The mayor of Valletta has said he forgives a Maltese youth suspected of destroying his car in an arson attack.
During a court sitting, mayor Alfred Zammit explained how he has known Brentley Pace, and his family, since he was young. Pace, a 21-year-old shopkeeper, has pleaded not guilty to being behind at least four arson attacks that happened in Valletta, with the attacks happening over a five-month-period.
“I knew Brentley as a child. I know his parents and grandparents. I know he has a good family background. I remember him on the streets of Valletta. I know him well,” Zammit said in court today, the Times of Malta reported.
“It was a trauma, something unnecessary in my life. But since Brentley is young, I wish that he reforms himself and I forgive him.”
However, as soon as Zammit said that, Pace’s defence lawyer David Gatt jumped in, saying: “There’s nothing to forgive.”
Matthew Xuereb, appearing parte civile for Zammit, responded by saying it was remiss to question a victim in such a way, an intervention that was seconded by Magistrate Claire Stafrace Zammit.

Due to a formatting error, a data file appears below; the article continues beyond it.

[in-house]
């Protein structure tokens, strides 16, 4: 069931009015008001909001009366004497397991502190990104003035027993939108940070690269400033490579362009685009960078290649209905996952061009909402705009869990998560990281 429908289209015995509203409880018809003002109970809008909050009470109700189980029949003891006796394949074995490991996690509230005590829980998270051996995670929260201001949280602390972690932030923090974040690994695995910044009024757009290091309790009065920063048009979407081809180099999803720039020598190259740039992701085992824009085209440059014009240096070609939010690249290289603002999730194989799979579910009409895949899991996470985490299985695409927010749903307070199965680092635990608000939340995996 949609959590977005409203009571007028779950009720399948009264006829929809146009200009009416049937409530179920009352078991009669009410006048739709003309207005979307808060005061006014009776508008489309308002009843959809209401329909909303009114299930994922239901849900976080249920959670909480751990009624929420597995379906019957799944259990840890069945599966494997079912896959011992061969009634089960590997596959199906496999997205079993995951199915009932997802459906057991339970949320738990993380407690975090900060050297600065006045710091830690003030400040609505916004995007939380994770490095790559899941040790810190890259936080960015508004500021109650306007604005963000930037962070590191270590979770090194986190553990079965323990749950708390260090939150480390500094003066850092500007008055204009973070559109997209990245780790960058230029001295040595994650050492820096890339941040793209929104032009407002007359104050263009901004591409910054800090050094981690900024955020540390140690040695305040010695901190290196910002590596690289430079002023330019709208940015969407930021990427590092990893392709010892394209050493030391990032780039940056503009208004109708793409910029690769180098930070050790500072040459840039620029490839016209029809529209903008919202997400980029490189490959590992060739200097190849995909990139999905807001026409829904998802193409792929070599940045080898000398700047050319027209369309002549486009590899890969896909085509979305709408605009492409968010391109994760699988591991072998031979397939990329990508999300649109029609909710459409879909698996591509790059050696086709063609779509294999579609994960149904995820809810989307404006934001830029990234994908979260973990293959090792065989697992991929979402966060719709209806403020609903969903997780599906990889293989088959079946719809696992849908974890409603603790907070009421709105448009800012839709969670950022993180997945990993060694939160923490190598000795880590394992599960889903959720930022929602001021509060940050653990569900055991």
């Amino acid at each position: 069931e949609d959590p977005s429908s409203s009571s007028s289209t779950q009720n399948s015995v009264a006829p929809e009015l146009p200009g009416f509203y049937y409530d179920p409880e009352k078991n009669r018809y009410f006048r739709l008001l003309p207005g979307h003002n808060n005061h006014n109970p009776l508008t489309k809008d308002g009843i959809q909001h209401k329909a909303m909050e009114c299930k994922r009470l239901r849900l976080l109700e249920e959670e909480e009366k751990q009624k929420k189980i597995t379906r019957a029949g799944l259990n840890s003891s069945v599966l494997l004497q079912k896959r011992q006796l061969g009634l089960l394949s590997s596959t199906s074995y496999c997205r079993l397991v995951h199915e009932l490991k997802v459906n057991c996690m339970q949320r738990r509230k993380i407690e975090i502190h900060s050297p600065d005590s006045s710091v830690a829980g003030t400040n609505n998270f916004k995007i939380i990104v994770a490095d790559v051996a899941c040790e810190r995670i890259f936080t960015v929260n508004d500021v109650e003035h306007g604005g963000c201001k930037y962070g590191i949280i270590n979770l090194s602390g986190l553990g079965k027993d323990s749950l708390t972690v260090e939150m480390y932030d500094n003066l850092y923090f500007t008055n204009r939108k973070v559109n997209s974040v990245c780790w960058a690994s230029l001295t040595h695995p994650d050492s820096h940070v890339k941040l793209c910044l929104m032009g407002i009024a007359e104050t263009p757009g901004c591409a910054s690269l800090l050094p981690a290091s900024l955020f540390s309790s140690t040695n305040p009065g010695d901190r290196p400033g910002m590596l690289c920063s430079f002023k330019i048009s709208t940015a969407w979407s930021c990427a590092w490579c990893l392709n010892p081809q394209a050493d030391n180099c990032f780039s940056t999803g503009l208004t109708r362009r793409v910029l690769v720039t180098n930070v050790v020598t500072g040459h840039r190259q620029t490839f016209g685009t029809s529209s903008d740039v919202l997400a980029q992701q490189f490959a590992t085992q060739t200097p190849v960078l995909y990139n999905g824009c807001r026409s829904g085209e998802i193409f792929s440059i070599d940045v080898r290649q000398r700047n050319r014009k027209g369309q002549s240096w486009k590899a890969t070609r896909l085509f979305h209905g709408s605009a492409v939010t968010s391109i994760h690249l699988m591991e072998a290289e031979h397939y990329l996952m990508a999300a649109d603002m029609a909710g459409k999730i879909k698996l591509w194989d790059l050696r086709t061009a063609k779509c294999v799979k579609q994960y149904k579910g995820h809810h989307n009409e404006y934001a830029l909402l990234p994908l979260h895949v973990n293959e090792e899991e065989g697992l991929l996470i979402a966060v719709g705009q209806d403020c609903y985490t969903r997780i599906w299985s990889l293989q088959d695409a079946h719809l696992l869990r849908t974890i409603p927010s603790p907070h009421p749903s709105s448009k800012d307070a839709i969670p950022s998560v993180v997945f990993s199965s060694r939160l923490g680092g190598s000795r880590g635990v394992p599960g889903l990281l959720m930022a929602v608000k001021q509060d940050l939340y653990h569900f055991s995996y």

“If it’s him, of course,” Zammit continued.
Zammit’s car, a BMW 520d, burnt to a crisp at around 12.30am on 25th September, 2020.
His car was parked in a reserved parking spot in the Hastings car park. He recalled how he was in bed when he received a call informing him of the nearby blaze, and called the Valletta police station to inform them.
He described the arson as a “surprise”.
It wasn’t only Zammit’s vehicle that was damaged – another Valletta resident whose Smart car was parked near the mayor’s took the stand in court. Saying her car was being written off as a “total loss”, she lamented how one moment she owned a car, and a moment later she was car-less, left to use public transport to get to work.